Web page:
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Bottling Vino Naturale: Wine, 'the Peasant' and Infrastructures of Containment in an Italian Cooperative
(University of Kent)
Paper short abstract:
Wine is a product whose value is (increasingly) articulated around its ability to designate a specific origin. Drawing on long term fieldwork in Italy, this paper discusses the connection between this ability to bottles. Such bottles are an infrastructural basis for the global market of wine.
Paper long abstract:
Wine is an agricultural product whose value is (increasingly) articulated around its ability to designate a specific time and place of origin. By far the most prominent articulation of such valuation is that organized around 'terroir' - a concept which has recently been made an object of anthropological scrutiny. Yet in this anthropological literature, as elsewhere, there has been very little discussion concerning an artifact intimately tied to the modern history of terroir: the bottle. This paper draws on long term ethnographic fieldwork among wine producers in Italy, in order to discuss the connection between bottles and the ability for wine to index a space and time of origin. Discussing the bottle in terms of 'container technologies', the paper suggests that these artifacts provide a material-infrastructural basis that has been indispensable for shaping the principles of value that organize the global market of wine today. And, consequently, also for shaping the lives of those who live from selling such wine on this market.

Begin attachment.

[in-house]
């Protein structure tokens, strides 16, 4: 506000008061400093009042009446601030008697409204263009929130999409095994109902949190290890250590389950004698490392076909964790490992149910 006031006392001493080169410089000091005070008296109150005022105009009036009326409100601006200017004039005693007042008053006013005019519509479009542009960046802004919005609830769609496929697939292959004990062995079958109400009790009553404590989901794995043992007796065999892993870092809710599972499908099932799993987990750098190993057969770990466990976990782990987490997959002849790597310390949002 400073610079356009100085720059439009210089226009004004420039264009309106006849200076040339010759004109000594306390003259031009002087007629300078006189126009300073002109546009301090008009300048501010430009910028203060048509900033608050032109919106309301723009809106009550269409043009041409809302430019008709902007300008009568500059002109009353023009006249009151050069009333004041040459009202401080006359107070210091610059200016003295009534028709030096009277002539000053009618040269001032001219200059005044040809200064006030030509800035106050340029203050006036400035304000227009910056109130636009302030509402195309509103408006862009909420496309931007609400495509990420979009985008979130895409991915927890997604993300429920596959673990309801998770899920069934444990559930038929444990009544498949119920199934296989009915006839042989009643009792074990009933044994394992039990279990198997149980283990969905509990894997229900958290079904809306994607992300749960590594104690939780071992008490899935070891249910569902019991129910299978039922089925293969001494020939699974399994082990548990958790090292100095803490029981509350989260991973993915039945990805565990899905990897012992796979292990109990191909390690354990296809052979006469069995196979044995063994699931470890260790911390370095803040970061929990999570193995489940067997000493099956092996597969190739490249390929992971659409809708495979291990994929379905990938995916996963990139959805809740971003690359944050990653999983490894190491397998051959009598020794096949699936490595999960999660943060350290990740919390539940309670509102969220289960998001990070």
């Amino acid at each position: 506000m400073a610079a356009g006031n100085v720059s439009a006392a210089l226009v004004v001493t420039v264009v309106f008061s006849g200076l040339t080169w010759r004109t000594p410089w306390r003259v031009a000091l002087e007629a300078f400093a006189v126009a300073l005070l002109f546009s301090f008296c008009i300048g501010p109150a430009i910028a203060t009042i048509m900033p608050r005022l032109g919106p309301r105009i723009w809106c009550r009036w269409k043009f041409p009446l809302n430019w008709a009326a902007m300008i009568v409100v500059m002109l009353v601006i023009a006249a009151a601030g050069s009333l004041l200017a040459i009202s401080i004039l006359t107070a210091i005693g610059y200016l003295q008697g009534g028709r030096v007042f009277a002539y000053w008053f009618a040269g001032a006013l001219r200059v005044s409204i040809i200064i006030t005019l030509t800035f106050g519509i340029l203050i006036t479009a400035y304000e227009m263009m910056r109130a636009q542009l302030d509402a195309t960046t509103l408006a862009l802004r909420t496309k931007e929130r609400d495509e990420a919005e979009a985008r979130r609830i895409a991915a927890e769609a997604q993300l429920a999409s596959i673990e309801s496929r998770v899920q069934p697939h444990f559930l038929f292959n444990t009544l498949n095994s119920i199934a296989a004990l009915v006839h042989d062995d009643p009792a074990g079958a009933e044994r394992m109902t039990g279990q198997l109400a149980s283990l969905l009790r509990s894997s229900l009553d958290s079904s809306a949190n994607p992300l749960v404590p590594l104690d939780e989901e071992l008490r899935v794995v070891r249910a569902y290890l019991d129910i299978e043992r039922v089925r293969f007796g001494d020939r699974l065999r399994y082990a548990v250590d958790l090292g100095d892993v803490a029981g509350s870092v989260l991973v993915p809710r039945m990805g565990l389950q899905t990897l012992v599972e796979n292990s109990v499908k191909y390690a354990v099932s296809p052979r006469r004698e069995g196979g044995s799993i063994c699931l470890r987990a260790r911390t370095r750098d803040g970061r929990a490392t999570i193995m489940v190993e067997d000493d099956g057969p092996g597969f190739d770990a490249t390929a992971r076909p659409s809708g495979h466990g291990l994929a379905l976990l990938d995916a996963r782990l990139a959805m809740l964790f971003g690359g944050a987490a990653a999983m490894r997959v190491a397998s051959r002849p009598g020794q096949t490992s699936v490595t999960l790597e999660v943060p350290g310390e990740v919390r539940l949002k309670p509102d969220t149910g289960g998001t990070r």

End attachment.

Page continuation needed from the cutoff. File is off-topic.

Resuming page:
Infrastructures of Value: Uniqueness and Genericness in Agri-Food Chains [Food Network]